Posted on August 9, 2016 by staff

Banks must launch ‘tech revolution’ to benefit customers


Banks in the UK have been ordered to launch a technological “revolution”.

It is hoped that this will promote better and fairer competition by allowing users total access to all information, in one place.

The Competition and Markets Authority (CMA) conducted a two-year inquiry into the benefits of technology for banking and concluded that new mobile apps should be implemented by early 2018.

These apps will pool information from high street banks across the country and inform users on the best options for them. This will be assessed on their borrowing and spending patterns.

Dubbed the ‘Open Banking programme’, banks – many which are at the cutting edge of biometric technology for identifying customers – will be required to share customers’ data on new apps, subject to authorisation from the customer.

Once shared, the app will allow customers to see information on banking prices, policies and locations.

Alasdair Smith, chair of the CMA’s retail banking investigation, said: “Our central reform is the Open Banking programme to harness the technological changes which we have seen transform other markets.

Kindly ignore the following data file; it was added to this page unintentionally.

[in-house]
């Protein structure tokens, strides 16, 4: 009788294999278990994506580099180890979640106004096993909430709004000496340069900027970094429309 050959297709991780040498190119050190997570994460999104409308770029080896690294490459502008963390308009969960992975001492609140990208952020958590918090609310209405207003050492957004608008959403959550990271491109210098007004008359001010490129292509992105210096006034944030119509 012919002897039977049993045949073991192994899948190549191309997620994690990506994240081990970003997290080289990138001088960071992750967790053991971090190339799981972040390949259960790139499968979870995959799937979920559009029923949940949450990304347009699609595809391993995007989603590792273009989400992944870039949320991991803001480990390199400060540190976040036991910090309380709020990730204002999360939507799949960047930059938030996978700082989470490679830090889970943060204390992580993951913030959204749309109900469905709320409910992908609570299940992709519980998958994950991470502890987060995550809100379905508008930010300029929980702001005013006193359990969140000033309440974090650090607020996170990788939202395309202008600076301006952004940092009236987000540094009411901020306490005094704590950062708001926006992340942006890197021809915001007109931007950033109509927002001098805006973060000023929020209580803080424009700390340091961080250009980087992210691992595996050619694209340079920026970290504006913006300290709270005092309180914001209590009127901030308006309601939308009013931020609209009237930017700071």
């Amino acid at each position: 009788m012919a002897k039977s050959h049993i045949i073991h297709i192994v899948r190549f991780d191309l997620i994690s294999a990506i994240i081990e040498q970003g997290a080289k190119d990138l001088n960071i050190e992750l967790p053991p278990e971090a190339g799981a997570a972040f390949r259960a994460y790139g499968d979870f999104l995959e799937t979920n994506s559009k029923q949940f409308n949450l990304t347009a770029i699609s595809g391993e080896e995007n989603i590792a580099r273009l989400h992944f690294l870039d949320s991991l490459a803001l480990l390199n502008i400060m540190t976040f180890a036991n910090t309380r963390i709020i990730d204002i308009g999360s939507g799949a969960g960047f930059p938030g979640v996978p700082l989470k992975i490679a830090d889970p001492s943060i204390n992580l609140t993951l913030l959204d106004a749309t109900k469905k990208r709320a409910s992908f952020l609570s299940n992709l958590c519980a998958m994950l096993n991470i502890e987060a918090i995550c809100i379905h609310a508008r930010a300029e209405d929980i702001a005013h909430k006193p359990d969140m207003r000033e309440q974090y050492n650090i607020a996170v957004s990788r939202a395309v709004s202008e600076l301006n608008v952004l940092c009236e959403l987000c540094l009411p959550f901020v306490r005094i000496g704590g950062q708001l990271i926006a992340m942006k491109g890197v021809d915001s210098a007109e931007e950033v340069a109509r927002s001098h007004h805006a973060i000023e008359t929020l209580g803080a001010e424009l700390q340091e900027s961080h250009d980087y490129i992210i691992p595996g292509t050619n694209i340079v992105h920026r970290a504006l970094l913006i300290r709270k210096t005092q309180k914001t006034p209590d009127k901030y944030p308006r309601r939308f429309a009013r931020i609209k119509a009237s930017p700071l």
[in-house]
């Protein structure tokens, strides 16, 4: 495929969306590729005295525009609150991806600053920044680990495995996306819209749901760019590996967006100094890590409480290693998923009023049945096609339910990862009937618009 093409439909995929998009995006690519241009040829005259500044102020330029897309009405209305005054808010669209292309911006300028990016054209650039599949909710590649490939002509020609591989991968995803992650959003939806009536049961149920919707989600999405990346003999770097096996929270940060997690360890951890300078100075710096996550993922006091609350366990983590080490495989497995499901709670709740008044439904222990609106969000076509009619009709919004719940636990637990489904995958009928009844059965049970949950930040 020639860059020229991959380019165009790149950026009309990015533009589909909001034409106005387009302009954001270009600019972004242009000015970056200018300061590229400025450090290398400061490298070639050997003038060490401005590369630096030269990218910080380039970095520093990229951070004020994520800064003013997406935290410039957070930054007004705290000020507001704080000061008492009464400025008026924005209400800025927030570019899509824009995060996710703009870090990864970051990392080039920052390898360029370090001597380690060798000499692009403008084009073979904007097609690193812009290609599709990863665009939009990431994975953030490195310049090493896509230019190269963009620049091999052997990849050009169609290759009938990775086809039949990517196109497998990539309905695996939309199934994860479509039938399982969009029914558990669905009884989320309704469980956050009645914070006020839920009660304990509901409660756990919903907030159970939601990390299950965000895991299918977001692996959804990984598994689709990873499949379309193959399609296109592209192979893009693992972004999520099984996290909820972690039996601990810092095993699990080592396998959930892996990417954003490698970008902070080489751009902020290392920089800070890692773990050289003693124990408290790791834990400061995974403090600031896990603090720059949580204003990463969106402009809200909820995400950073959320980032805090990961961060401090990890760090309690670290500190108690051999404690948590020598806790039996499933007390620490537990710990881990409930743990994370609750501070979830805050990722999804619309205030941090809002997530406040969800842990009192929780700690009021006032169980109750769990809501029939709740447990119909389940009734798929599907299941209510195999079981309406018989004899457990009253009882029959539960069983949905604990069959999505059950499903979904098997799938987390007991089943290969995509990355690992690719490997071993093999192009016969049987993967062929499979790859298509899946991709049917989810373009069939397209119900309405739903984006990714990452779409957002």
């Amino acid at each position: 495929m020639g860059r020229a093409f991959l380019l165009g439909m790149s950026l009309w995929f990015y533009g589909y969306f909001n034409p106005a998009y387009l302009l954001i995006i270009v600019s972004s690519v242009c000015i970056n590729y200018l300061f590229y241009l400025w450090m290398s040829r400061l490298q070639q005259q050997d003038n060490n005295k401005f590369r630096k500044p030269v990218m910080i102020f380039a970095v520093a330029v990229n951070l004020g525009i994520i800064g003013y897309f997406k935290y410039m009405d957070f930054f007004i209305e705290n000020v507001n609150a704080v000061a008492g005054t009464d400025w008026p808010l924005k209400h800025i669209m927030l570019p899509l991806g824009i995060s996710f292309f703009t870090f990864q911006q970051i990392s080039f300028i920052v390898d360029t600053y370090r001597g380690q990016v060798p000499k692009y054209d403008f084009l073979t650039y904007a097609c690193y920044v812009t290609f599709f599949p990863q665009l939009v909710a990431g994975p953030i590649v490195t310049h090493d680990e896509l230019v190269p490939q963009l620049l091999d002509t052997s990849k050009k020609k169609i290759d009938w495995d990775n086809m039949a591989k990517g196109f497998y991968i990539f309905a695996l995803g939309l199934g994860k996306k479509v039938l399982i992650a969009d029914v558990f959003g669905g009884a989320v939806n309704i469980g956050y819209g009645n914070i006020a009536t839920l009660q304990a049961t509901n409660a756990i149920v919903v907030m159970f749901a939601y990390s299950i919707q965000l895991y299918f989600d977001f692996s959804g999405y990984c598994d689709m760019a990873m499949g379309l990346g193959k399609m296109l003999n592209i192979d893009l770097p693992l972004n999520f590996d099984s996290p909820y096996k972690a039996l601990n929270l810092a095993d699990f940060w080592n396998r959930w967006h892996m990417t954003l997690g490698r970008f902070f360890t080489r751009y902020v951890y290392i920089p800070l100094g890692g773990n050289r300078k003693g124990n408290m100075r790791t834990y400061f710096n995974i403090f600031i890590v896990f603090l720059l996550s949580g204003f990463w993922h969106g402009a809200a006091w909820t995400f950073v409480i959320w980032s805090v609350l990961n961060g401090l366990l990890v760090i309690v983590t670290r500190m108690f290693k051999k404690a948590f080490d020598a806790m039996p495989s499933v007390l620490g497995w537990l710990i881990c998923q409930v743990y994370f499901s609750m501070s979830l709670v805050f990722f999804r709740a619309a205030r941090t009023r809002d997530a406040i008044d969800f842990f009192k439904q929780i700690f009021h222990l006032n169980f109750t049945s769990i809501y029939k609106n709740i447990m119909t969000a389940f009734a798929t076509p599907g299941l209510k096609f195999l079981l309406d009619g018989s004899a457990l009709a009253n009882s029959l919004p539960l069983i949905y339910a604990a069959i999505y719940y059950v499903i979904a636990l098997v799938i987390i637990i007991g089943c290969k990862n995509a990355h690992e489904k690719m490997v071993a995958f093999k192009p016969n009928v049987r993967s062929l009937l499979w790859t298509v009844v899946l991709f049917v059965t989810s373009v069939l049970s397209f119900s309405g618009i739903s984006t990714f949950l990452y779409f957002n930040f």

“We want customers to be able to access new and innovative apps which will tailor services, information and advice to their individual needs.”

The apps will also require banks to set maximum monthly fees for unarranged overdraft repayments.

The CMA decided against standardising this cap across the industry, which means that banks will set their charges individually.

Additional measures will be taken to encourage users to consider their bank account choices.

According to Smith: “The reforms we have announced today will shake up retail banking for years to come, and ensure that both personal customers and small businesses get a better deal from their banks.”

He continued: “Our reforms will increase innovation and competition in a sector whose performance is crucial for the UK economy.”

Consumer group Which? has questioned the effectiveness of the new measures, despite welcoming the report.

Tech entrepreneur Paul Haydock has voiced concern that banks are pulling back from lending to small businesses.